Another event that took place in Old Town happened on my 18th birthday. It was on a Sunday that year, and we had gone to church, as usual. Following the service, there was a world-renown violinist that was to give a concert in our church that evening, and he was practicing in the sanctuary. Mom and Dad wanted to stay and listen for a while, since they would not be able to hear the concert. We stayed for 15 minutes or so, and then headed out. They asked me to drive from the church to Old Town, and we had planned to eat at La Placita. I let them out to get a table while I parked the car. When I entered the restaurant, the host led me through several rooms until we found our way into one of the larger rooms. As I turned the corner – about 12 of my best girlfriends began singing “Happy Birthday” to me! I was in shock! What a surprise my parents had planned for me! But a happy surprise, for sure.

~~~~~~~~~~To Be Continued~~~~~~~~~~

 

 

 

 

 

 

 

 

 

 

Memories of New Mexico~Part 9

23 Apr

SUNDAY MEMORIES

Judy Wills

 

 

More random memories….

 

A fun memory is of the winters in Albuquerque. It can get quite cold there,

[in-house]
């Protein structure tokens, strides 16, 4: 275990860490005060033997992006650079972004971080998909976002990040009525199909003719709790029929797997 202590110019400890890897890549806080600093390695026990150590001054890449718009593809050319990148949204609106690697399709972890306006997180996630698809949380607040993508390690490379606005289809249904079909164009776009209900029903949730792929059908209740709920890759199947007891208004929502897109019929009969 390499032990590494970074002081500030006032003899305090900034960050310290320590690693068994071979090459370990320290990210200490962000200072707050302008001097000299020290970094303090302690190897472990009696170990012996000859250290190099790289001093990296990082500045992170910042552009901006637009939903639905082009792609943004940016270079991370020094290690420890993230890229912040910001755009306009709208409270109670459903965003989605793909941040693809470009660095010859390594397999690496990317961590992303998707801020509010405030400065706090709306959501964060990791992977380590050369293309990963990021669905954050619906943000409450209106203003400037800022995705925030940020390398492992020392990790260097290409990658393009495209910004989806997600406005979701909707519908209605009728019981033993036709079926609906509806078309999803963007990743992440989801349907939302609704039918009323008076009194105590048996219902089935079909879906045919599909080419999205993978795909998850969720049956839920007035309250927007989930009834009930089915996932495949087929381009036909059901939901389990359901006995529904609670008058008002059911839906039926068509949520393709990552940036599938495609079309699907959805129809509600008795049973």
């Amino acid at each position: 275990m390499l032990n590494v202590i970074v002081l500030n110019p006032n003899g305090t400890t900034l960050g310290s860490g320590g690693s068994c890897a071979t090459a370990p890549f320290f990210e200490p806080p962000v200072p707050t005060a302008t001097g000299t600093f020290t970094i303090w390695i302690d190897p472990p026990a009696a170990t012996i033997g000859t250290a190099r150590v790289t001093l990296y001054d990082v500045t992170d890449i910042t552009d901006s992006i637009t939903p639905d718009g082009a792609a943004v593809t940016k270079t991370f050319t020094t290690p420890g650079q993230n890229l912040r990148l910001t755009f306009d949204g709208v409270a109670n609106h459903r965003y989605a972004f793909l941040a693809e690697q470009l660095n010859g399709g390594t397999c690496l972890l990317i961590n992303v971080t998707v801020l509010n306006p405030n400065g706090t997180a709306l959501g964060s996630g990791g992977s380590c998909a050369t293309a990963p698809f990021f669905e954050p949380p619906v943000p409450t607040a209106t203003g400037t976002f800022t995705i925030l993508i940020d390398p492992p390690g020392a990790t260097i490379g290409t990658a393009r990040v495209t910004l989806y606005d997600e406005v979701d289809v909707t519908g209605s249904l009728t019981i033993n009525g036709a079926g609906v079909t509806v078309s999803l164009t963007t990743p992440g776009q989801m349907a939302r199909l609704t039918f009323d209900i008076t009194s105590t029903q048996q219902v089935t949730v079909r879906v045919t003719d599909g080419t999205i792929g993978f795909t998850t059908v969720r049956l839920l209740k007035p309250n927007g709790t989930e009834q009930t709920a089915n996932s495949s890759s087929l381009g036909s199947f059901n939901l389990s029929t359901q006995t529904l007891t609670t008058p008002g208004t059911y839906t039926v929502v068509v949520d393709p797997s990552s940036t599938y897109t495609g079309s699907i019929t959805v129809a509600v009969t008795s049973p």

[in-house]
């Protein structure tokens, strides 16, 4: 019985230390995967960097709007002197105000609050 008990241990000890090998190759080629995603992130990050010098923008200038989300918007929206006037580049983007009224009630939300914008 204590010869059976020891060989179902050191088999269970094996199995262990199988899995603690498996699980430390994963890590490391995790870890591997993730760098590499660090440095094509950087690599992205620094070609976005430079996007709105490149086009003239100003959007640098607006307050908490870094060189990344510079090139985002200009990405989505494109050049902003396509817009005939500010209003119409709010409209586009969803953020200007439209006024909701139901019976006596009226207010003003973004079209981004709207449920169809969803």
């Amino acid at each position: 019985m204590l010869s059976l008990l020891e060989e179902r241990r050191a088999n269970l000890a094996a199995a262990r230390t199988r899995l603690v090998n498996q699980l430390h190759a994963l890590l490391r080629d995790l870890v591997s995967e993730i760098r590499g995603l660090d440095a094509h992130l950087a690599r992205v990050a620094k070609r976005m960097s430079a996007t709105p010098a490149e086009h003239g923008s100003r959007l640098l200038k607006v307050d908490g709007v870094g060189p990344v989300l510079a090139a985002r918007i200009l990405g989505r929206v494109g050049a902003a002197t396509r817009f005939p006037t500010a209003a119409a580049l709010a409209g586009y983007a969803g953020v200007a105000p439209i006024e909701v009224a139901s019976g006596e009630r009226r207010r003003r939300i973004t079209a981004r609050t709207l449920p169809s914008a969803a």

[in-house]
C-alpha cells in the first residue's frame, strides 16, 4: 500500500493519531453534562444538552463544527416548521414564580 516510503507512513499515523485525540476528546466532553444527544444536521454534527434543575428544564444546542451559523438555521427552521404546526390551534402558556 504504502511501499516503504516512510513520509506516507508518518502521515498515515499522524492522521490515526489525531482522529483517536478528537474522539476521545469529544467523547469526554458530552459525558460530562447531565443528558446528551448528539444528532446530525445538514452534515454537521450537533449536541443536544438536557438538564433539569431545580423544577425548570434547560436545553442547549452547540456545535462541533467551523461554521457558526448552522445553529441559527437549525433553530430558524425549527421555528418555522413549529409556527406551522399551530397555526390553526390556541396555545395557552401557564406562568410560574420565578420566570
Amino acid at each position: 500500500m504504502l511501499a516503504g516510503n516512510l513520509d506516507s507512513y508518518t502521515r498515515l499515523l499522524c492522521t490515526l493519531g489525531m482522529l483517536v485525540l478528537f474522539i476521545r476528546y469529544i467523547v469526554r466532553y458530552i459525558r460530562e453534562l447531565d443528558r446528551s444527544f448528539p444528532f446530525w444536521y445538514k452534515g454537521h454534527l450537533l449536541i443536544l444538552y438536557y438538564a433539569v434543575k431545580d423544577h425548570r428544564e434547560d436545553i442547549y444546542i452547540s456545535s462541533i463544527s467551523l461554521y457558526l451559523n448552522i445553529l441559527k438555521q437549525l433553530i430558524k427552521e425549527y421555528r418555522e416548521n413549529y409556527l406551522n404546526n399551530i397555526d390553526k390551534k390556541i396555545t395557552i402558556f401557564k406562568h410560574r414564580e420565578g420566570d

and when the milkman delivered the milk to our back door – we would find that the liquid had “frozen” and the cream on top had pushed the cardboard liner out of the neck of the bottle, and it was standing several inches above the top of the bottle – with the paper cover on top! We always got a laugh out of that!

 

Daddy shoveling a pathway to the street.

18″ of snowfall this time.

 

While there was a doorbell button outside the front of the house, if one passed through the screened area, then you had to knock on the wooden front door to enter the house proper. Another interesting point is that there was also a doorbell button at the back door of the house! I had never seen that before – or since. It had a little different tone to it, so we knew someone was at the back door, rather than the front door.

I remember there was a huge weeping willow tree in the back yard. I remember it, especially, because when it was time for me to get a spanking, my parents made me go out and “pick out” the “switch” with which I was going to get my spanking! And if the switch wasn’t to their liking, then I had to go get another one! Fortunately, I don’t remember getting too many “switches” like that! When my parents put in the concrete fence, they moved the clothes lines to behind the garage – and it gave the back yard much more open space. And the weeping willow tree was gone!!

I remember starting piano lessons the day I started first grade. I would ride the bus from near our house to my piano teacher’s house – by myself at age six – clear across town. Of course, “across town” wasn’t too long a ride then. It was somewhere around 10+ miles travel. And remember – times were simpler then – and safer. My parents had no problem with my riding the bus by myself. It was a great adventure for a 6-year-old child!

 

Me at our old upright piano – notice my hair in pigtails!